Replace costly cereals with inexpensive grains

“Make at least half your grains whole.” That’s the federal government’s dietary admonishment, which seems like an oxymoron.

Yet it was a main talking point of this week’s ACCESS cooking class in Rogue River, where I instruct participants in nutrition. While the government’s MyPlate improves on former recommendations for consuming grains, it still fails to make the distinction between the nutritional value in actual whole grains (their natural form) and whole-grain foods, such as breads, cereals and their ilk.

Simply put, whole grains, are nutritious, simple to prepare and for the most part inexpensive. And although it’s not as simple as opening a box, stirring up a cereal from whole grains, dried fruit and nuts costs just a fraction of its packaged counterpart and is infinitely fresher.

Similar to granola, just uncooked, this muesli can be softened in dairy overnight or steeped for about five minutes in boiling water. It’s from Maria Speck’s “Simply Ancient Grains,” courtesy of Tribune News Service.

Tribune News Service photo

Maria Speck’s Muesli Formula

3 cups rolled oats or any other grain flakes, such as rye, barley, quinoa, spelt, wheat or a mixture

3/4 cup chopped nuts, such as almonds, walnuts, hazelnuts or a mixture

1/2 cup seeds, such as sesame, flax, pumpkin or a mixture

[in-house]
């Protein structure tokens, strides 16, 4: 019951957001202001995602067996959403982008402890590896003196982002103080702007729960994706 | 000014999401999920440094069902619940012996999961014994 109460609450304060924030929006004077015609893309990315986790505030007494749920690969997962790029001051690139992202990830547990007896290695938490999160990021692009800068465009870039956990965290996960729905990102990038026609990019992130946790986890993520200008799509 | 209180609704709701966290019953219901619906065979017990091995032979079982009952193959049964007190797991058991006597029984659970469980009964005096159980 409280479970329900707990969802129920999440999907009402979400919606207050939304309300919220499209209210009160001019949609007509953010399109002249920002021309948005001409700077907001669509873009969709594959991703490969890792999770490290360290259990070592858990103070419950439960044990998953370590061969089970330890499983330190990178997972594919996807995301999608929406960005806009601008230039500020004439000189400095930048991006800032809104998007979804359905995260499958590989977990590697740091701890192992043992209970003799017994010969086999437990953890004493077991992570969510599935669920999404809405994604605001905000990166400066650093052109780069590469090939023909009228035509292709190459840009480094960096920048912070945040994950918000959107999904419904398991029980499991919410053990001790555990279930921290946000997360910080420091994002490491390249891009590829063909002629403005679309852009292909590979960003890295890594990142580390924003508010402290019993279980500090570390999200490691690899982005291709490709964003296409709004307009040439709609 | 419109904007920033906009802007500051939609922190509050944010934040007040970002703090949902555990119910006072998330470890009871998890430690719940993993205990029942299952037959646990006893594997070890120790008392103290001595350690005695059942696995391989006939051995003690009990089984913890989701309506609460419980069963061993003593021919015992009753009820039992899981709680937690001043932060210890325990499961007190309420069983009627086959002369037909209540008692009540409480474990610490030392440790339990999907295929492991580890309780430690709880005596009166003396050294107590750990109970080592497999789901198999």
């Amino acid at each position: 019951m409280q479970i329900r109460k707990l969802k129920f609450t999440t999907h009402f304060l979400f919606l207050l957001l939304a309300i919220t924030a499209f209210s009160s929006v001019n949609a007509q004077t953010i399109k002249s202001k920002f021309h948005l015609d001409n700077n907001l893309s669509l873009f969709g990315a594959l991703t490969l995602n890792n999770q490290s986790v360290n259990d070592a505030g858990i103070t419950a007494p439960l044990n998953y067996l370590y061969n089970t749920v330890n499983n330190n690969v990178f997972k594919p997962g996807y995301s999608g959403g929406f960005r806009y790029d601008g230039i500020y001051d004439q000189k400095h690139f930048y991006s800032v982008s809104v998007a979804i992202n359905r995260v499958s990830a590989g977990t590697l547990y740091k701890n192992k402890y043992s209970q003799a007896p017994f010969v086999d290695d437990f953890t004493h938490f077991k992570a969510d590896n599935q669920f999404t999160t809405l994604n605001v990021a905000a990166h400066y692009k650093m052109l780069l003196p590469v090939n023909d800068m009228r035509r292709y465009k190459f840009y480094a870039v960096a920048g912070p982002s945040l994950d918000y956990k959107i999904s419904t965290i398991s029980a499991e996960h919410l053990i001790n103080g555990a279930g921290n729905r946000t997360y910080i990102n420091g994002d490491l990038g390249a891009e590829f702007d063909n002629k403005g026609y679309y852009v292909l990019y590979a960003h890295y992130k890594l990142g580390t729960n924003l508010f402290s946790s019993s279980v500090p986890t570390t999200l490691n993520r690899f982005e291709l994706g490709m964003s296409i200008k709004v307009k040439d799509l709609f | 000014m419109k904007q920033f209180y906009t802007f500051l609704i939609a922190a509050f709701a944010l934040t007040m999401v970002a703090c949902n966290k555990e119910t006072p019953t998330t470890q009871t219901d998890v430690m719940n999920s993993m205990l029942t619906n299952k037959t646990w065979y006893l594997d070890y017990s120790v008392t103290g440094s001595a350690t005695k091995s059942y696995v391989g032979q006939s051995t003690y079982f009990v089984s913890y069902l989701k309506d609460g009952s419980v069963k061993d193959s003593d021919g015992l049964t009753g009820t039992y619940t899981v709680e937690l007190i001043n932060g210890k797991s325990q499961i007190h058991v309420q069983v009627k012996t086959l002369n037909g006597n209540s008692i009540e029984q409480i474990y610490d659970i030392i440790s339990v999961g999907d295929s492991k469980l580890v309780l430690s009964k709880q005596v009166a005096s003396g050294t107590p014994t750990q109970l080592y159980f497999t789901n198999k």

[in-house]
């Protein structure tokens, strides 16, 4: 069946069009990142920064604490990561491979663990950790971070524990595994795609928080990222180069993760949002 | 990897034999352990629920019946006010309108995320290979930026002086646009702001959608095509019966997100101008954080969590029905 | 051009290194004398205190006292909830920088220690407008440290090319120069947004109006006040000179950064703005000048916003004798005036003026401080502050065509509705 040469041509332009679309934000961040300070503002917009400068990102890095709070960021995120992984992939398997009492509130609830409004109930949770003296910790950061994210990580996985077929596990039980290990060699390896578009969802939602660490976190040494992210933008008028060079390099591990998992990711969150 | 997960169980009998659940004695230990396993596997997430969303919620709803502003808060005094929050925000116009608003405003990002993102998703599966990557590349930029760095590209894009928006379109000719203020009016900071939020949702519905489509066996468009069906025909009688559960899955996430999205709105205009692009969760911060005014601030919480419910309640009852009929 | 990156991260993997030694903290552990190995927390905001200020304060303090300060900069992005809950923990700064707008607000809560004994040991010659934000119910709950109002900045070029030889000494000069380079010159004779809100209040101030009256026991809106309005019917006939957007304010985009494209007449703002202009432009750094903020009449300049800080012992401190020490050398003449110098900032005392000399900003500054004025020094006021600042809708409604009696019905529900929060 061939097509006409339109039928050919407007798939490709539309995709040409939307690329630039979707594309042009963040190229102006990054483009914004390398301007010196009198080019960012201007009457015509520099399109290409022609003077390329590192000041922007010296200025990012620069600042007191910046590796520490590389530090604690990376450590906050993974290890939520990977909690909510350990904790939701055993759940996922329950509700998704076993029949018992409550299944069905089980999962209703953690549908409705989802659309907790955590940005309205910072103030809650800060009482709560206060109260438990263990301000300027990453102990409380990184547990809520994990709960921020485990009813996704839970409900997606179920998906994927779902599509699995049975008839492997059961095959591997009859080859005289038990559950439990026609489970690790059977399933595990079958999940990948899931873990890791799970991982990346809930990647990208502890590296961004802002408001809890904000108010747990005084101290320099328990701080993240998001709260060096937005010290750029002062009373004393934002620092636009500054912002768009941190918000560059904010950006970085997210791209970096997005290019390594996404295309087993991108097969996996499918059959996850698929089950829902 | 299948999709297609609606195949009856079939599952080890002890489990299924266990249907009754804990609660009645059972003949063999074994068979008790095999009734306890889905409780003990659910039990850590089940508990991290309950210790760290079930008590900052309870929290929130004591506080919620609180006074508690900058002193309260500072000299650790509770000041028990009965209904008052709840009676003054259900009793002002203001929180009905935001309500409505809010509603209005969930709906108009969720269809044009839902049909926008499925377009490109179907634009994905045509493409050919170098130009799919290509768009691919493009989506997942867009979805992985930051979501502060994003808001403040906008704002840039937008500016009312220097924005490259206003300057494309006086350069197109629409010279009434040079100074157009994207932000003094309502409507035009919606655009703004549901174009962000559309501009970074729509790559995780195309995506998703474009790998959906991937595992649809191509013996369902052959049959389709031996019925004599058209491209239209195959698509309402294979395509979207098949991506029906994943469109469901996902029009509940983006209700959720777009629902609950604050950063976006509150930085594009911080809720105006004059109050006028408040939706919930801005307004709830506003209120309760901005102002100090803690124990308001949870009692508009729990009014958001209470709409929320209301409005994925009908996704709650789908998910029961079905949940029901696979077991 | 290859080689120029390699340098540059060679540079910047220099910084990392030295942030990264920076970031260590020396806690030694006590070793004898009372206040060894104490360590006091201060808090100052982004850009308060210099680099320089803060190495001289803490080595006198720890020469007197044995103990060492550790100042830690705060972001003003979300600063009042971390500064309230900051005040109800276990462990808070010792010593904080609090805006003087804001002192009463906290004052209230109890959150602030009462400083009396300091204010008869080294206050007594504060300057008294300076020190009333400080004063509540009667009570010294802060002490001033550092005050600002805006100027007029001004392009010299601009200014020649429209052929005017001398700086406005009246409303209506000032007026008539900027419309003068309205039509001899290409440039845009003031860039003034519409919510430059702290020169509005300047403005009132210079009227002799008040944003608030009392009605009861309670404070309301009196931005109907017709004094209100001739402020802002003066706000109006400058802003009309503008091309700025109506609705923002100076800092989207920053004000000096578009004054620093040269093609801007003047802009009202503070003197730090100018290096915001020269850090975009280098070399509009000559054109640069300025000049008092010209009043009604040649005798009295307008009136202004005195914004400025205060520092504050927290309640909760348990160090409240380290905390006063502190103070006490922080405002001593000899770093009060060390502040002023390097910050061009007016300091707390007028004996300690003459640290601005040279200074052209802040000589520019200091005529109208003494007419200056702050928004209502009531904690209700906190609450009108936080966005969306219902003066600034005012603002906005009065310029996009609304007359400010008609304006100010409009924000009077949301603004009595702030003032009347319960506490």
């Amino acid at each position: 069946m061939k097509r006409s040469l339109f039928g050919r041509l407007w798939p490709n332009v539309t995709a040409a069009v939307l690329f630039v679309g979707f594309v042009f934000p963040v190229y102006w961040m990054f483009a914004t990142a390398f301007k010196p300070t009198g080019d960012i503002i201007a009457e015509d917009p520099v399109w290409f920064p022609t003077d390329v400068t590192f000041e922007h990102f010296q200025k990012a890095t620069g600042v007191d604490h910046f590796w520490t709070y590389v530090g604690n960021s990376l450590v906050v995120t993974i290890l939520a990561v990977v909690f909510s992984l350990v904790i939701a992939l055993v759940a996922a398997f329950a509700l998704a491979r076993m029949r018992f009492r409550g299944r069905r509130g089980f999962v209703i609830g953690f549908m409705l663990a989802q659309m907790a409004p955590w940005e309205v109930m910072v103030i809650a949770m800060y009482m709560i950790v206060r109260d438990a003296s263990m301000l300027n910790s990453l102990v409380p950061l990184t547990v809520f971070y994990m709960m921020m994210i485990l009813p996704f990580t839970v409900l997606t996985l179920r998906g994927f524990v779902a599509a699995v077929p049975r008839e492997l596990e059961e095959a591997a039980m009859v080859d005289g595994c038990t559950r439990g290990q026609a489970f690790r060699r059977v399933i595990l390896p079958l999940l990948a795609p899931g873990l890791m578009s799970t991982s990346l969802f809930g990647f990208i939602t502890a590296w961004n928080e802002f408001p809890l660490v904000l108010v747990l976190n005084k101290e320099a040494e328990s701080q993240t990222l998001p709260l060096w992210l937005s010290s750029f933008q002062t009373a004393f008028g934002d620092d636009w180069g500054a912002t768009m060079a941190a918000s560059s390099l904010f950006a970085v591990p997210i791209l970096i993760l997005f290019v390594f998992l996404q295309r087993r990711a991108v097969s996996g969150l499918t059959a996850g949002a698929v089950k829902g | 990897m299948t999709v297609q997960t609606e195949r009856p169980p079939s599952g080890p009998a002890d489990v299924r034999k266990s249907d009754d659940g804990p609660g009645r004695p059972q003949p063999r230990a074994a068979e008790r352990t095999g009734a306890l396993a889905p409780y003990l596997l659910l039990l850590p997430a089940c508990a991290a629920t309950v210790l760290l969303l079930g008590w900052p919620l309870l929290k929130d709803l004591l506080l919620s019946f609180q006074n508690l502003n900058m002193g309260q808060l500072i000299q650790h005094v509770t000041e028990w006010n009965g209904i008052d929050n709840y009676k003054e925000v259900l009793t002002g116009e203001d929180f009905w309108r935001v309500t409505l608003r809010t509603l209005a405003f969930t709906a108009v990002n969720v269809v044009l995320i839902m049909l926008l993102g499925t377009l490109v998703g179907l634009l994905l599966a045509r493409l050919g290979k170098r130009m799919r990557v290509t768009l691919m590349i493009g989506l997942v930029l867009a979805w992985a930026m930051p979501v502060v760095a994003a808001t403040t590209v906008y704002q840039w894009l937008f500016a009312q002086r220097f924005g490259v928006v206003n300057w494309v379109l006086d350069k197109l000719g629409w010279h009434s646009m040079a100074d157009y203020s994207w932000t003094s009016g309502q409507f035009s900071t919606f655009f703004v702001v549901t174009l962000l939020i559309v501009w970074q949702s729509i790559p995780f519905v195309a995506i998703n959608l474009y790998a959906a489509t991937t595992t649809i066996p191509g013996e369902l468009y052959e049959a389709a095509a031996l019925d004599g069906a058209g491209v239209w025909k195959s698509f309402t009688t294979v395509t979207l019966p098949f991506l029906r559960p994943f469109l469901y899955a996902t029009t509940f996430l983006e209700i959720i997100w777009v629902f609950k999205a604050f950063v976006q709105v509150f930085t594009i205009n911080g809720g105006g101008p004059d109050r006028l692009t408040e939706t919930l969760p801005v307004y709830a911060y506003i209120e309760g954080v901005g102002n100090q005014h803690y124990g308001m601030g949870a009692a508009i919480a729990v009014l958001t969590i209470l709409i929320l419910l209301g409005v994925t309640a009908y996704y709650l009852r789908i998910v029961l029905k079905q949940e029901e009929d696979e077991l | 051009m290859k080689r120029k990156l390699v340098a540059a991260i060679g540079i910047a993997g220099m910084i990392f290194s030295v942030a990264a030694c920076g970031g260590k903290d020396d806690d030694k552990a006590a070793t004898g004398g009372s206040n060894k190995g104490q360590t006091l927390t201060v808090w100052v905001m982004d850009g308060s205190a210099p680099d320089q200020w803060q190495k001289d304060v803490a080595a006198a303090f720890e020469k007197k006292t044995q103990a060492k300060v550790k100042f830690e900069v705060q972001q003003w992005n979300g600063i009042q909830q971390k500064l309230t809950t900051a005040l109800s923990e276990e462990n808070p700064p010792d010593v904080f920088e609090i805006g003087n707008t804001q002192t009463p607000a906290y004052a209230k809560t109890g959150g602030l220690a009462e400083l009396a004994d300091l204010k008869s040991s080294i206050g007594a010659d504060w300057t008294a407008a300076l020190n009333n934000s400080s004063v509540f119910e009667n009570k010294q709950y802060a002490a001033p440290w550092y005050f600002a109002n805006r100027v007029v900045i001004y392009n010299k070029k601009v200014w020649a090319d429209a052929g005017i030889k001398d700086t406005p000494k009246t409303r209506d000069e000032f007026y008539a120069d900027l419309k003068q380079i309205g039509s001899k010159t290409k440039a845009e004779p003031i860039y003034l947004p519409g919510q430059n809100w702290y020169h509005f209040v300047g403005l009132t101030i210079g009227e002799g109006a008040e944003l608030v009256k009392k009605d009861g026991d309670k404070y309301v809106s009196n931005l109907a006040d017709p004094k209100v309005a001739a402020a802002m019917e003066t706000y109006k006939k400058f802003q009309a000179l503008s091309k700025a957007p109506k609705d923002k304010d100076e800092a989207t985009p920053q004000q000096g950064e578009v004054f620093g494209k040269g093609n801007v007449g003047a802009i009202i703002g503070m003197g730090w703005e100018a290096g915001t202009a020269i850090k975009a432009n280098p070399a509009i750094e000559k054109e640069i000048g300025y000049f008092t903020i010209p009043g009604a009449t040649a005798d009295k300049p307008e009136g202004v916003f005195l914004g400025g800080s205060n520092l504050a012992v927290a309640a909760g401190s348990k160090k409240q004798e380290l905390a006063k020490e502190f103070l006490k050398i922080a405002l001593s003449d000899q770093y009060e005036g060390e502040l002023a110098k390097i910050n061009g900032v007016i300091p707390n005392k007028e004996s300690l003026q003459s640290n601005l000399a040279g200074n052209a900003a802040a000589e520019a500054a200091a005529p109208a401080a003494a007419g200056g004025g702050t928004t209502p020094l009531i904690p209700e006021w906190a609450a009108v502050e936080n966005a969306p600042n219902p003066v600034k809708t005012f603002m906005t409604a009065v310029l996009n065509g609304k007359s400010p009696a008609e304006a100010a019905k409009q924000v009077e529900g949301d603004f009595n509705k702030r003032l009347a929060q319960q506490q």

1 cup chopped dried fruit, such as apricots, figs, dates, prunes or raisins

Pinch of fine sea salt

Add all the ingredients to a large bowl or combine them directly in a tall glass jar with a tight-fitting lid, shaking or stirring with a soup spoon. Muesli will last at room temperature for at least 4 weeks.

Classic: Add 1/2 cup muesli to a small bowl and stir in 1/4 cup yogurt, kefir, milk or cream. Cover and refrigerate overnight to soften the grain flakes. In the morning, stir in freshly grated apple, top with more fruit if you like, and squeeze on a bit of fresh lemon juice.

Every day: Add 1/2 cup muesli to a small bowl and pour about 1/4 cup boiling water over it to soften the grain flakes. After 5 minutes or so, add a bit of whole milk, buttermilk, kefir or yogurt, top with any fresh fruit you have on hand.

Makes 10 (1/2-cup) servings.

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    Sarah Lemon

    Sarah Lemon covers the Rogue Valley’s food scene with an enthusiasm that rivals her love of cooking. Her blog mixes culinary musings and milestones with tips and recipes you won’t find in the Mail Tribune’s weekly A la Carte section. When ... Read Full
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